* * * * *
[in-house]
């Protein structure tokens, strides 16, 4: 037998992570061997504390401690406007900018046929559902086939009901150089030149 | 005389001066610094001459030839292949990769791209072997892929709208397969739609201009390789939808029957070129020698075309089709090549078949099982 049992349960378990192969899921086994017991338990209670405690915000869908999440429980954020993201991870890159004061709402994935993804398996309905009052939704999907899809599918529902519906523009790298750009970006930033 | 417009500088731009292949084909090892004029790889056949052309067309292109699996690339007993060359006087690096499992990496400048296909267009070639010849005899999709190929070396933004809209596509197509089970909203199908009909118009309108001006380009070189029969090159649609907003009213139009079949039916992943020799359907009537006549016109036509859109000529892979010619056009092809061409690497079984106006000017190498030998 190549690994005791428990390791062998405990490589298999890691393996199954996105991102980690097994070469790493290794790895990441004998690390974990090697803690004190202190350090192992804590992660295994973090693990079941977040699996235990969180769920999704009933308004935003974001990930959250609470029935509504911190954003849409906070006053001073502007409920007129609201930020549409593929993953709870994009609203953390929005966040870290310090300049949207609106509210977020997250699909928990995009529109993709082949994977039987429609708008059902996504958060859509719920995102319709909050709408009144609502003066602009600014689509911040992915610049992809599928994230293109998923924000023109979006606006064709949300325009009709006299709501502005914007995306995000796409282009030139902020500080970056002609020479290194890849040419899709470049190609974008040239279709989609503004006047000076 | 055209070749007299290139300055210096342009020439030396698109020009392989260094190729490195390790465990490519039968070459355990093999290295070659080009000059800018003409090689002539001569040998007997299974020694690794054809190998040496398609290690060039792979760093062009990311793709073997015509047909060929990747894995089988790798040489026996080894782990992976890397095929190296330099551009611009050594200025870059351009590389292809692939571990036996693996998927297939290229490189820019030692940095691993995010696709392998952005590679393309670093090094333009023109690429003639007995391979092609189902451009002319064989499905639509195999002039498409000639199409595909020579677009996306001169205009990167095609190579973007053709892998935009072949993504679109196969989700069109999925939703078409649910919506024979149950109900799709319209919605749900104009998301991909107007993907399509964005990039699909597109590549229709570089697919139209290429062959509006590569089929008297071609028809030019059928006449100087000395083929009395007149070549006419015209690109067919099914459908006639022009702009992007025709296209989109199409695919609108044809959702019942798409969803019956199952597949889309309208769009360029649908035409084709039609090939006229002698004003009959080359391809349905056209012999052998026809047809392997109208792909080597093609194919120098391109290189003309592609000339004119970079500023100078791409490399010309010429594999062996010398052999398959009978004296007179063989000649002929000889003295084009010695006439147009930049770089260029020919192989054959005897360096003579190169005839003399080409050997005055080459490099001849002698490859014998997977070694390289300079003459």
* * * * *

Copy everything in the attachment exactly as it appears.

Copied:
[in-house]
């Protein structure tokens, strides 16, 4: 037998992570061997504390401690406007900018046929559902086939009901150089030149 | 005389001066610094001459030839292949990769791209072997892929709208397969739609201009390789939808029957070129020698075309089709090549078949099982 049992349960378990192969899921086994017991338990209670405690915000869908999440429980954020993201991870890159004061709402994935993804398996309905009052939704999907899809599918529902519906523009790298750009970006930033 | 417009500088731009292949084909090892004029790889056949052309067309292109699996690339007993060359006087690096499992990496400048296909267009070639010849005899999709190929070396933004809209596509197509089970909203199908009909118009309108001006380009070189029969090159649609907003009213139009079949039916992943020799359907009537006549016109036509859109000529892979010619056009092809061409690497079984106006000017190498030998 190549690994005791428990390791062998405990490589298999890691393996199954996105991102980690097994070469790493290794790895990441004998690390974990090697803690004190202190350090192992804590992660295994973090693990079941977040699996235990969180769920999704009933308004935003974001990930959250609470029935509504911190954003849409906070006053001073502007409920007129609201930020549409593929993953709870994009609203953390929005966040870290310090300049949207609106509210977020997250699909928990995009529109993709082949994977039987429609708008059902996504958060859509719920995102319709909050709408009144609502003066602009600014689509911040992915610049992809599928994230293109998923924000023109979006606006064709949300325009009709006299709501502005914007995306995000796409282009030139902020500080970056002609020479290194890849040419899709470049190609974008040239279709989609503004006047000076 | 055209070749007299290139300055210096342009020439030396698109020009392989260094190729490195390790465990490519039968070459355990093999290295070659080009000059800018003409090689002539001569040998007997299974020694690794054809190998040496398609290690060039792979760093062009990311793709073997015509047909060929990747894995089988790798040489026996080894782990992976890397095929190296330099551009611009050594200025870059351009590389292809692939571990036996693996998927297939290229490189820019030692940095691993995010696709392998952005590679393309670093090094333009023109690429003639007995391979092609189902451009002319064989499905639509195999002039498409000639199409595909020579677009996306001169205009990167095609190579973007053709892998935009072949993504679109196969989700069109999925939703078409649910919506024979149950109900799709319209919605749900104009998301991909107007993907399509964005990039699909597109590549229709570089697919139209290429062959509006590569089929008297071609028809030019059928006449100087000395083929009395007149070549006419015209690109067919099914459908006639022009702009992007025709296209989109199409695919609108044809959702019942798409969803019956199952597949889309309208769009360029649908035409084709039609090939006229002698004003009959080359391809349905056209012999052998026809047809392997109208792909080597093609194919120098391109290189003309592609000339004119970079500023100078791409490399010309010429594999062996010398052999398959009978004296007179063989000649002929000889003295084009010695006439147009930049770089260029020919192989054959005897360096003579190169005839003399080409050997005055080459490099001849002698490859014998997977070694390289300079003459």